In the cosmic, grand scheme of things, our lives don’t mean a whole lot. Or they are the most important thing in the world. Somehow both things are true.
In Zen Buddhism, paradoxes like the above run abound. Koans, little paradoxical anecdotes which are central to Zen, try to make sense of the Now through language. Koans fascinate me because they do not make logical sense. The Truth of Dharma or existence cannot be grasped by language. And any intellectual attempt to do so falls short. As the old Buddhist proverb goes, “don’t mistake the finger for the moon.”
I often mistake the finger for the moon. What do I mean by that? I mean that I am filled with ideas about what life should be like. I am in my head planning and thinking about the future. I am not that present, although because of mindfulness practices, I am more present than I have ever been. And many times, I am a self-centered bastard, but less so than ever.
The Buddhist concept of emptiness is something I grapple with daily. Everything is empty of inherent existence. What the fuck does that mean ha? It’s hard to even explain. Words don’t do it justice. Everything is a product of the mind. We discriminate with language, with our senses, with our likes and dislikes. We are constantly projecting our fears and desires onto reality. But reality just is. I am reminded of this koan as I reflect on emptiness:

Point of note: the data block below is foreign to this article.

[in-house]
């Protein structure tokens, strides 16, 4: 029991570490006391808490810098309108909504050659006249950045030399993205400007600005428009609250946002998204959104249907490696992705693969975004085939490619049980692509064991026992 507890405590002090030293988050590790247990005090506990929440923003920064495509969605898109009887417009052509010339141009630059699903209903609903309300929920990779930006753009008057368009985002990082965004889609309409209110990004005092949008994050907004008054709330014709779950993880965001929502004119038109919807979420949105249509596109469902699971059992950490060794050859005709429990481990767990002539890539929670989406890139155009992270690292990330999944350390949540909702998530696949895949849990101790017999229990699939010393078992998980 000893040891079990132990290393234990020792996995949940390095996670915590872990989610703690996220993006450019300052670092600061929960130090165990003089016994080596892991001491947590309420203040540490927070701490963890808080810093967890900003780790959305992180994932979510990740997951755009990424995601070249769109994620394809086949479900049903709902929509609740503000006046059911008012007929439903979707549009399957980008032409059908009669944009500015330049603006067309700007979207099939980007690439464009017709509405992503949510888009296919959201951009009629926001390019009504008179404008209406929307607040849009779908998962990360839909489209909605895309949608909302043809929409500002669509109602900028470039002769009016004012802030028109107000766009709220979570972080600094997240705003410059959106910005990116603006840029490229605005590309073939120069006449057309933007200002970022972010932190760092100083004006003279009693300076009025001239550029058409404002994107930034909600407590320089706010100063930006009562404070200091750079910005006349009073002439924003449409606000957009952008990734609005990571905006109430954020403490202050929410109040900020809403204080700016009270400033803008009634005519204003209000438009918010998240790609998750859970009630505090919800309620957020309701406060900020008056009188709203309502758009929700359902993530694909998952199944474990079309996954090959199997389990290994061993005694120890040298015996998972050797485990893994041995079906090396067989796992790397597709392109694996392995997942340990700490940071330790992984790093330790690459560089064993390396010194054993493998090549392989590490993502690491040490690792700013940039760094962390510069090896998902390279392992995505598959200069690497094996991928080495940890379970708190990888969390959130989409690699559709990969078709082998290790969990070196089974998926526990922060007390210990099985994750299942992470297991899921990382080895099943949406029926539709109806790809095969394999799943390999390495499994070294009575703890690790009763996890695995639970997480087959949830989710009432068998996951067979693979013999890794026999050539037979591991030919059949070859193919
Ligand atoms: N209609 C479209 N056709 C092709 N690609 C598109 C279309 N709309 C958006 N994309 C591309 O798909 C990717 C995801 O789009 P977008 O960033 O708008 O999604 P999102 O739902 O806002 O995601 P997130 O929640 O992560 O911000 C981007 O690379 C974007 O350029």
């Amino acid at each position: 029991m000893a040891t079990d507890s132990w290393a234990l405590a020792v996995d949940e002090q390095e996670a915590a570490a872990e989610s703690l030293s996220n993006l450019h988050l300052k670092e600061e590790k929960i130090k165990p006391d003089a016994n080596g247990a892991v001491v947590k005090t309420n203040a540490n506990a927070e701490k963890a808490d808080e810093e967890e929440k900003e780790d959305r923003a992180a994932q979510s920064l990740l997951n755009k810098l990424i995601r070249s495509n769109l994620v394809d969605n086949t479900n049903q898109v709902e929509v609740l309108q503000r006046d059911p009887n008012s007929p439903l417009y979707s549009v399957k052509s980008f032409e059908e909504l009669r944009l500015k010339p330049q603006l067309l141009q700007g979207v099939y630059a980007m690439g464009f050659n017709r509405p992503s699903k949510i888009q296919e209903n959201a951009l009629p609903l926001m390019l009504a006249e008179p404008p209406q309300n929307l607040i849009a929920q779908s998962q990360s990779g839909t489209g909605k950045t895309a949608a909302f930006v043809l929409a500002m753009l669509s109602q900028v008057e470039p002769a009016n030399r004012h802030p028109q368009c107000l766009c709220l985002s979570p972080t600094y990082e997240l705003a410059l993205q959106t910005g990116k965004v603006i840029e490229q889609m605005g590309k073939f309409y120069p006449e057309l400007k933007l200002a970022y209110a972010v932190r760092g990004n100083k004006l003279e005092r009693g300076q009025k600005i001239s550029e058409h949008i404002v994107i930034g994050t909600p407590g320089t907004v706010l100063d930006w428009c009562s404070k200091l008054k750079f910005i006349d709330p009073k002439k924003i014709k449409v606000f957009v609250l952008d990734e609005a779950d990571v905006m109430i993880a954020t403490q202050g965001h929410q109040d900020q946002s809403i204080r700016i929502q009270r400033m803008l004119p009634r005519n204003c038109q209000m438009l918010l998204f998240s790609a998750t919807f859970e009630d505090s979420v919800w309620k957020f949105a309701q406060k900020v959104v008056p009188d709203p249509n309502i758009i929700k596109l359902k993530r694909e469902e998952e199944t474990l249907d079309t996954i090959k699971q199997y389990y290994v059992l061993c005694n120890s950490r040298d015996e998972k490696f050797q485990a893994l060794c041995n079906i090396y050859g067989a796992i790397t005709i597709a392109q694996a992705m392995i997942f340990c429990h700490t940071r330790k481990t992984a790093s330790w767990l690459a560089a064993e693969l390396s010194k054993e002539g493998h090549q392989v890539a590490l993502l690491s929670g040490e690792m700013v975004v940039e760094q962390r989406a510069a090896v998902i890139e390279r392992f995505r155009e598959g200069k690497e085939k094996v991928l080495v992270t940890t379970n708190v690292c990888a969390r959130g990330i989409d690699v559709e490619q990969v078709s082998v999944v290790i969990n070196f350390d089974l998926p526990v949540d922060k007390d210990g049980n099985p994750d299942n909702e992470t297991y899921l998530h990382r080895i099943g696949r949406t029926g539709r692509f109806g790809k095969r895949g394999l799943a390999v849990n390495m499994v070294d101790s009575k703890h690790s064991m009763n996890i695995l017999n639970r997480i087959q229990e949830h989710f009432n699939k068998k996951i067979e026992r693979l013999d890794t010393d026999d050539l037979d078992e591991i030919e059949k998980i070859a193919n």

“A monk asked Tozan when he was weighing some flax, “What is Buddha?”
Tozan said: “This flax weighs three pounds.”
Our understanding of ourselves is like this koan. We search for big answers everywhere. We want to understand. We want meaning. We want to feel safe, secure, understood. We project and project and project. We hold on for dear life because we are scared all the time. So we ask for answers. But the answer is simple: three pounds of flax.
To me, this means, enlightenment is not special. It is the world of everyday life. It is not some grand mystical experience where I turn into some powerful God. It is extinguishing desire. It is extinguishing the self. It is to see the inherent illusion in everything. It is finally seeing that three pounds of flax are the most important thing in the world, yet somehow not important at all.
I understand this conceptually, and intellectually And sometimes I even understand it experientially. But the second I try to grasp and feel that “I” understand, it somehow eludes me. The understanding is nothing other than being awake moment to moment, constantly letting go of the self-centered nature of the self. It means to let go of “I,” so I can be just a little more compassionate and loving toward myself, my patients, and my friends and family. What else is there?
Some of you will argue that there is prestige and money and success and career and accomplishment. I hate to be dismissive, but no. None of that will save you. It is Maya, illusion that you mean something. Freedom and true peace come from letting go. Will you join me on that journey?